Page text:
In these writings, one senses a wishful thinking, a belief that, among the other tasks Lincoln might have accomplished had he not been killed, the Great Emancipator might have rallied the Republican party to a stronger stand on behalf of the working class than the GOP took after the Civil War. It's tempting to believe that today's plutocratic Republicans have betrayed Lincoln's legacy (not to mention Teddy Roosevelt's), but my suspicion is that, at its core, the GOP still reflects Lincoln's attitudes toward labor, if not toward capital. Lincoln's definitive statement on the subject seems to be a speech he gave in Milwaukee on September 30, 1859. It was there that he made the oft-quoted comment that "labor is the superior -- greatly the superior -- of capital," a remark that continues to inspire American leftists.
Lincoln was defending the northern labor system as a whole against the charge made by southern slaveholders that "wage slavery" was no better than chattel slavery, and the insinuation that Northern "wage slaves" might actually be better off as chattel slaves of a master responsible for their health and security than as the dispensable hirelings of an indifferent employer. Lincoln's vindication of labor is part of his defense of the Northern labor system. The quote above is meant to refute the slander Lincoln inferred from southern commentary that " all laborers are naturally either hired laborers or slaves." The slander follows from the idea that "nobody labors, unless somebody else owning capital, somehow, by the use of it, induces him to do it." If this view meant that capital was "prior" to labor, Lincoln's view was the reverse; labor was prior to capital, which could not exist without labor.
The issue between the slaveholders and free-labor Republicanism went beyond the "priority" of labor and capital, however. Lincoln wanted to refute above all the idea that slaveholders shared with Marxists: that there was a permanent working class -- Marx's proletariat, the slaveholders' "mud-sills." Lincoln saw it as the slaveholders' belief that "whoever is once a hired laborer, is fatally fixed in that condition for life; and thence again, that his condition is as bad as, or worse than, that of a slave" Lincoln's own belief was that the northern laborer's condition was better because it need not be permanent. They were not "wage slaves" because they needn't be employees for life. Here is another oft-quoted passage from the speech:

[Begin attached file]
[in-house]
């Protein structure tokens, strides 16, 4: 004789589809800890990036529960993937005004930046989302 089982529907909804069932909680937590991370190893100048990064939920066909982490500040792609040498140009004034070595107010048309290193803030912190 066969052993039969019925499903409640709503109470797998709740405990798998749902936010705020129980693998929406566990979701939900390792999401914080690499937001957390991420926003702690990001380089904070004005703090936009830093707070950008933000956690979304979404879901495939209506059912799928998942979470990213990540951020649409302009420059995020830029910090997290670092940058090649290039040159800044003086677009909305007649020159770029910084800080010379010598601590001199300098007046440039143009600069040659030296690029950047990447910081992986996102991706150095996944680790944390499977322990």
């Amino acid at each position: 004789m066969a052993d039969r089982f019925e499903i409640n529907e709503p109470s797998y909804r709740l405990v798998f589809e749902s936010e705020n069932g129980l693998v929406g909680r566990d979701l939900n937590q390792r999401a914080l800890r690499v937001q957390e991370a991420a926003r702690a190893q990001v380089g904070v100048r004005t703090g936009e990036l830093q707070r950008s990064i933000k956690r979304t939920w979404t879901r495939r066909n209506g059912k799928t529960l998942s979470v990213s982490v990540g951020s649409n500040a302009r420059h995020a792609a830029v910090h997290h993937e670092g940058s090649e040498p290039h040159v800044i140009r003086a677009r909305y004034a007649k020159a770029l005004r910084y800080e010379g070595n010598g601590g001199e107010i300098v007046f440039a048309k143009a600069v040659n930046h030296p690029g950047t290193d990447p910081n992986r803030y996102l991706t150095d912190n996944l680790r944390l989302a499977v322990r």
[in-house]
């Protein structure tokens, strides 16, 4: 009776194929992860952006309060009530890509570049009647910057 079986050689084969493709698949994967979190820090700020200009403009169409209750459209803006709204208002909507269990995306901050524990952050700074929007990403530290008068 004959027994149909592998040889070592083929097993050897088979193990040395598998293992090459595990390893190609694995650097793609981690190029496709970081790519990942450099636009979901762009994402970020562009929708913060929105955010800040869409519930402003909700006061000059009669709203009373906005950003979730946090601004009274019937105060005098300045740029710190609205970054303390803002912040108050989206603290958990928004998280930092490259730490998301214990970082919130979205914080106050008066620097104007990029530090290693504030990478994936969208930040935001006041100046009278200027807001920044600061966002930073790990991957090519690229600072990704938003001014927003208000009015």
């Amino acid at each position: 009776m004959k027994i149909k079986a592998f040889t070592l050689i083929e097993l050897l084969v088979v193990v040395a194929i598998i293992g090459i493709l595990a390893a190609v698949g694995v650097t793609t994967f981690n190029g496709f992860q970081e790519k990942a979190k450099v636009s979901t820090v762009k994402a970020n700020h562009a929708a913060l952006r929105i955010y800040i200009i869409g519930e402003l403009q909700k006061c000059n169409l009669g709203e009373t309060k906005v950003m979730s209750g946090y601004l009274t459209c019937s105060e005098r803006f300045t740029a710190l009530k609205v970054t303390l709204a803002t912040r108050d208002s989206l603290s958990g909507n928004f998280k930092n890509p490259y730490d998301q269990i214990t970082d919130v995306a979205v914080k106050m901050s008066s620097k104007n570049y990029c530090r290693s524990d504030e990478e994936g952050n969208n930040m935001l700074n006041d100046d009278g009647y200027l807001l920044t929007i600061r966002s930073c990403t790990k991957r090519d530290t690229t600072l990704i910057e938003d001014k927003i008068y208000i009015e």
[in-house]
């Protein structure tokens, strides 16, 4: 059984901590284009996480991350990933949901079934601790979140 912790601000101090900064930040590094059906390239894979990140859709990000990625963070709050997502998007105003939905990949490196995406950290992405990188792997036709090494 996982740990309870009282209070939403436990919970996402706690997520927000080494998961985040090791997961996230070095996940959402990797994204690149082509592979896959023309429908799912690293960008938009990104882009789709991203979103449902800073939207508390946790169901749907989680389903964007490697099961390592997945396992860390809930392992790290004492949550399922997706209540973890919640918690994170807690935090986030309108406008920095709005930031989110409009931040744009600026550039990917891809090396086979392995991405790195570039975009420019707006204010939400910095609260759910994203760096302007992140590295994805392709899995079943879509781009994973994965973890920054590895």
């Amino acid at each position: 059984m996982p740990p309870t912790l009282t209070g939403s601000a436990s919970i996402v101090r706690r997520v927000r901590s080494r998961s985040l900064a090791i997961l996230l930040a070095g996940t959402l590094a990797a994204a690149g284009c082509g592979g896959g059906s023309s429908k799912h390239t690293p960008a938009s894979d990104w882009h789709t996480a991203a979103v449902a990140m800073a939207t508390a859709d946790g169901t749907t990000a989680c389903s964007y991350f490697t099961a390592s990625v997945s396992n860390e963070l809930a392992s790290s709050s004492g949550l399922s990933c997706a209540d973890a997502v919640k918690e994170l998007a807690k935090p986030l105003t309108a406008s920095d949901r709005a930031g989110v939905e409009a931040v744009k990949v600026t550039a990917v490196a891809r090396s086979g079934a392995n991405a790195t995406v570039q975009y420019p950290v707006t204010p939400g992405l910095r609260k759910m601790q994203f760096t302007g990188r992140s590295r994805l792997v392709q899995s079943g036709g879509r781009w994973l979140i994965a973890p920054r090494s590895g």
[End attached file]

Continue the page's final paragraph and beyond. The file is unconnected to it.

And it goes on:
[T]he opponents of the "mud-sill" theory insist that there is not, of necessity, any such thing as the free hired laborer being fixed to that condition for life. There is demonstration for saying this. Many independent men in this assembly doubtless a few years ago were hired laborers. And their case is almost, if not quite, the general rule. The prudent, penniless beginner in the world labors for wages awhile, saves a surplus with which to buy tools or land for himself, then labors on his own account another while, and at length hires another new beginner to help him. This, say its advocates, is free labor – the just, and generous, and prosperous system, which opens the way for all, gives hope to all, and energy, and progress, and improvement of condition to all.
If this sort of mobility were not possible, it would seem that Lincoln would have to concede the point about wage slavery. Instead, he sets the tone for Republicans to the present day by arguing that anyone in the North who ends up a wage laborer for life probably has only himself to blame. In his own words, "If any continue through life in the condition of the hired laborer, it is not the fault of the system, but because of either a dependent nature which prefers it, or improvidence, folly, or singular misfortune." This is just about the opposite of the Marxist proposition that capitalism forces working people into the position of a permanent proletariat -- not to mention the idea that the industrial system of production that requires a proletariat was the predictable consequence of large historical trends.
Marxists still have a fair right to ask whether Lincoln would have refined his views after 1865. Even in the Milwaukee speech, after all, he notes a cultural shift of potential significance in the fact of a more highly educated workforce. In the past, Lincoln observes, educated people would not expect and would probably not need to do manual labor, but the spread of public education and the needs of the economy made that expectation untenable by Lincoln's time. Would he acknowledge other sociological changes, and would he admit that they threw his free-labor ideology into question? It makes an intriguing "What If?" exercise, but I'm not sure of its usefulness to the 21st century left.